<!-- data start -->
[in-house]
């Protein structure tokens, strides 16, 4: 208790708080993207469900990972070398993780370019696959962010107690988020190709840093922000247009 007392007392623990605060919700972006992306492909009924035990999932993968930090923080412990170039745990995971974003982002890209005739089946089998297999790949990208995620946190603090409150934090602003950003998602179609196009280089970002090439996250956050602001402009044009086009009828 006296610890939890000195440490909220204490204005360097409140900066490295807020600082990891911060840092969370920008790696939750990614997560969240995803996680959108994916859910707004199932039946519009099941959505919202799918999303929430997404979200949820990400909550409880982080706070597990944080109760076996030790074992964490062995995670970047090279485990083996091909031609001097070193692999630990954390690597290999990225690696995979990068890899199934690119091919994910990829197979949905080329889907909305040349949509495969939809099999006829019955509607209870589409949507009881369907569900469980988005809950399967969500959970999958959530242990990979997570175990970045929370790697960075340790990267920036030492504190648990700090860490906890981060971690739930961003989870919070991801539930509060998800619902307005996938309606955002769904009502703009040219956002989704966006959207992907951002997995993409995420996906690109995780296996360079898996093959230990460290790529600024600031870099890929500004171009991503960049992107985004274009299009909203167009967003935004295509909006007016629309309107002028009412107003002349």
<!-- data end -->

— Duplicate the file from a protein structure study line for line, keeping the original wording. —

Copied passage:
[in-house]
């Protein structure tokens, strides 16, 4: 208790708080993207469900990972070398993780370019696959962010107690988020190709840093922000247009 007392007392623990605060919700972006992306492909009924035990999932993968930090923080412990170039745990995971974003982002890209005739089946089998297999790949990208995620946190603090409150934090602003950003998602179609196009280089970002090439996250956050602001402009044009086009009828 006296610890939890000195440490909220204490204005360097409140900066490295807020600082990891911060840092969370920008790696939750990614997560969240995803996680959108994916859910707004199932039946519009099941959505919202799918999303929430997404979200949820990400909550409880982080706070597990944080109760076996030790074992964490062995995670970047090279485990083996091909031609001097070193692999630990954390690597290999990225690696995979990068890899199934690119091919994910990829197979949905080329889907909305040349949509495969939809099999006829019955509607209870589409949507009881369907569900469980988005809950399967969500959970999958959530242990990979997570175990970045929370790697960075340790990267920036030492504190648990700090860490906890981060971690739930961003989870919070991801539930509060998800619902307005996938309606955002769904009502703009040219956002989704966006959207992907951002997995993409995420996906690109995780296996360079898996093959230990460290790529600024600031870099890929500004171009991503960049992107985004274009299009909203167009967003935004295509909006007016629309309107002028009412107003002349």